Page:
The holiday season is quickly approaching, and every House Democrat is still fighting for their piece of the pie in the Build Back Better Act. But there are kids all over the country that will have no pie at all this holiday season. Amid the twists and turns, tight margins, and delayed votes on Capitol Hill making headlines, one thing remains true: American families need to know their representatives are working for them. And on the simplest level — that looks like helping families meet their basic needs, including making sure their children don’t go hungry.

According to the USDA, more than 38 million people, including 12 million children in the United States, are food insecure. The pandemic has increased food insecurity among families with children and communities of color, who were already facing hunger at much higher rates before the pandemic. Every community in the country is home to families who face hunger. But rural communities are especially hard hit by hunger. 

The problem is more widespread than you might think — and it can be hidden. Williamson County, Tenn., is the 8th wealthiest county in the United States. 30,000 of its 42,000 K-12 students rely on meals at school for their nutrition. That's 71 percent.

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Just this weekend, we learned that an estimated 160,000 active duty military members are having trouble feeding their families. They defend our country, but they can’t feed their kids. It’s why hundreds of retired generals and admirals are pressuring lawmakers on the Hill to address this growing national nutrition crisis. Because the way things are going poses an existential threat to the future of our nation and our ability to sustain an all-volunteer force. Policymakers in Washington prioritized food security at the beginning of the pandemic, but they cannot stop now.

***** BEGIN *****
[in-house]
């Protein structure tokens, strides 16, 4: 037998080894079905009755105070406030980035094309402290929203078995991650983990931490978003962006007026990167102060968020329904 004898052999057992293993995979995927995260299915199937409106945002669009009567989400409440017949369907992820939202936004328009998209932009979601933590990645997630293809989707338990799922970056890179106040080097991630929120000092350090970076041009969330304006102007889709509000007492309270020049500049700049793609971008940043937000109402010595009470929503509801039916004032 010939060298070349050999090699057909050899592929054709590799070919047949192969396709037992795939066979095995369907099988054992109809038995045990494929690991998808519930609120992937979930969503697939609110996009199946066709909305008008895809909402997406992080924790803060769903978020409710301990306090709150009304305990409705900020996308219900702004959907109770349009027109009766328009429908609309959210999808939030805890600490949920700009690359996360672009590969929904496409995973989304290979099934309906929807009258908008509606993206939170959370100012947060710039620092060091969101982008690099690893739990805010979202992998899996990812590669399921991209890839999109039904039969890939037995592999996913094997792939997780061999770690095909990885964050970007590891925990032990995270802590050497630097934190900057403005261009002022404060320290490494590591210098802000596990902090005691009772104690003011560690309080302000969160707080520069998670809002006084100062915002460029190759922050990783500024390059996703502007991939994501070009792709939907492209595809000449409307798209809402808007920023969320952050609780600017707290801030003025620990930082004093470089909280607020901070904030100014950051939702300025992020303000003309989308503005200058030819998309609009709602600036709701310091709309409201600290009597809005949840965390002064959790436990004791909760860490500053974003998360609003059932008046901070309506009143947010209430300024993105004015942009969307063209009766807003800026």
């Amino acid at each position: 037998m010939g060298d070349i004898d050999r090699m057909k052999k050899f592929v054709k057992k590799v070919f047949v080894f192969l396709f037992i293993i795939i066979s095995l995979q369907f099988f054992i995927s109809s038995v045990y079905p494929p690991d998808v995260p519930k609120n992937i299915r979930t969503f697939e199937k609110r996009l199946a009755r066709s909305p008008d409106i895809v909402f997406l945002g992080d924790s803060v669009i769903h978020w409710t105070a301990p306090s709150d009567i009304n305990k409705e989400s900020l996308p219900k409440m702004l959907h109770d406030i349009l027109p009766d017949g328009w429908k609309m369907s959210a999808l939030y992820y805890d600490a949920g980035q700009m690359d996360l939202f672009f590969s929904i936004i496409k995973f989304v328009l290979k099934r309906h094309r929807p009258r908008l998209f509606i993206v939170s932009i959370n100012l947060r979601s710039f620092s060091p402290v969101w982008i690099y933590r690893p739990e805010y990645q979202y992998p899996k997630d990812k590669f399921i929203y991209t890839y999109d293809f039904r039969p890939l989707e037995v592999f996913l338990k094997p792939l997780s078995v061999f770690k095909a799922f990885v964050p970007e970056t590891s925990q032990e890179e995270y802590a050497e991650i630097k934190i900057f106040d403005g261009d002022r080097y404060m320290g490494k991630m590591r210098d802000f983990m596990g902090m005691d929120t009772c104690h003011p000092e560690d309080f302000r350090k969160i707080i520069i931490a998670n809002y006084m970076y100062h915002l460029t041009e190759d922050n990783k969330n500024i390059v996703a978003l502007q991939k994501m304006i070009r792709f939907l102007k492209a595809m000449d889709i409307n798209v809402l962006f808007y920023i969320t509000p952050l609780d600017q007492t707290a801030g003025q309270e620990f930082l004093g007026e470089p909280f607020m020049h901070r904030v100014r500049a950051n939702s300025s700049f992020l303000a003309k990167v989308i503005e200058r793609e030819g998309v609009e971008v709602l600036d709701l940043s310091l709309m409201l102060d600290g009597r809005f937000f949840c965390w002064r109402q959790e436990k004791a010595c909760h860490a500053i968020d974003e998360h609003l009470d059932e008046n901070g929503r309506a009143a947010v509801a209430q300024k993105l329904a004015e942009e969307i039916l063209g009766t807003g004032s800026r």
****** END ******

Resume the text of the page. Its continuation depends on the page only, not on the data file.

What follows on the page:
House Democrats are still working to reach a consensus and pass a family investment package — which includes responses to the ongoing hunger problem — to send to the Senate. Significant funding to expand the Community Eligibility Provision (CEP) is on the line. This small, proven, common-sense provision allows more kids to be fed in school without poverty tests and paperwork, especially in those communities that need the help the most. A robust CEP would make school meals available to every child who needs one. 

While it seems that House Democrats are set to pass their version of the bill, senators must step up their efforts for child nutrition. That means not just keeping CEP intact but holding firm on meaningful funding that makes a difference. To the public, it seems lawmakers right now are focused on the fights. But ending child hunger is popular in rural areas, suburban areas, and urban areas. It can be a bipartisan win that makes a profound difference in the daily lives of families across the country.

More importantly, we know it works. We’ve been feeding all kids in K-12 public schools due to pandemic measures, and it’s making a difference. We’ve seen how efficient it is because it gets food straight into children’s mouths without questions asked. Students with greater food security have higher retention and better attendance, graduation rates and academic performance. Graduates are much more likely to be employed and make economic contributions to their local communities. 

When Congress passes something, whatever that may be — keep CEP in there, robustly fund it, and make it meaningful because ending child hunger is a straightforward, critical win. It’s the certainty that American families need right now. And it allows everyone to pull up a chair and have a seat at the American table. 

Bradley Tusk is a venture capitalist and political strategist who previously served as campaign manager for former New York mayor and Democratic presidential candidate Mike Bloomberg. He is the founder and CEO of Tusk Philanthropies, which funds and runs legislative campaigns in states to expand access to food assistance programs, especially school breakfast and lunch.